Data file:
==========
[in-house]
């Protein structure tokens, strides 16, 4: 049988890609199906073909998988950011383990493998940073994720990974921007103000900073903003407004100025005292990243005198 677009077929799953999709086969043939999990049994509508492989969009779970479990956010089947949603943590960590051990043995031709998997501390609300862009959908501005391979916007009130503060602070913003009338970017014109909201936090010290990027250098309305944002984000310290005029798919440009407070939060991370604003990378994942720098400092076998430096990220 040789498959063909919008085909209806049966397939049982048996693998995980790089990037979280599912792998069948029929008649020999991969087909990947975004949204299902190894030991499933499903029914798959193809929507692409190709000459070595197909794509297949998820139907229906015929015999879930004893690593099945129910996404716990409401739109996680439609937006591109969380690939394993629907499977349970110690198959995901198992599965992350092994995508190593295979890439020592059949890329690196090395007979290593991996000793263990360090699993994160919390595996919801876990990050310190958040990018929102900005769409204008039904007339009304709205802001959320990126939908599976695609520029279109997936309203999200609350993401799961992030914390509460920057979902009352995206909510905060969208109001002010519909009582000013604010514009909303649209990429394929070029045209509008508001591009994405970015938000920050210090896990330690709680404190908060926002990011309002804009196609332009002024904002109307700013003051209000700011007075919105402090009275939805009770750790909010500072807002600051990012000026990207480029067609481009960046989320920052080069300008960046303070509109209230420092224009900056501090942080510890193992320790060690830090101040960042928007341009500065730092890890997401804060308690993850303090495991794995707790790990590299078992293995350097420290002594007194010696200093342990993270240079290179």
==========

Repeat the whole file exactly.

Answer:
[in-house]
């Protein structure tokens, strides 16, 4: 049988890609199906073909998988950011383990493998940073994720990974921007103000900073903003407004100025005292990243005198 677009077929799953999709086969043939999990049994509508492989969009779970479990956010089947949603943590960590051990043995031709998997501390609300862009959908501005391979916007009130503060602070913003009338970017014109909201936090010290990027250098309305944002984000310290005029798919440009407070939060991370604003990378994942720098400092076998430096990220 040789498959063909919008085909209806049966397939049982048996693998995980790089990037979280599912792998069948029929008649020999991969087909990947975004949204299902190894030991499933499903029914798959193809929507692409190709000459070595197909794509297949998820139907229906015929015999879930004893690593099945129910996404716990409401739109996680439609937006591109969380690939394993629907499977349970110690198959995901198992599965992350092994995508190593295979890439020592059949890329690196090395007979290593991996000793263990360090699993994160919390595996919801876990990050310190958040990018929102900005769409204008039904007339009304709205802001959320990126939908599976695609520029279109997936309203999200609350993401799961992030914390509460920057979902009352995206909510905060969208109001002010519909009582000013604010514009909303649209990429394929070029045209509008508001591009994405970015938000920050210090896990330690709680404190908060926002990011309002804009196609332009002024904002109307700013003051209000700011007075919105402090009275939805009770750790909010500072807002600051990012000026990207480029067609481009960046989320920052080069300008960046303070509109209230420092224009900056501090942080510890193992320790060690830090101040960042928007341009500065730092890890997401804060308690993850303090495991794995707790790990590299078992293995350097420290002594007194010696200093342990993270240079290179």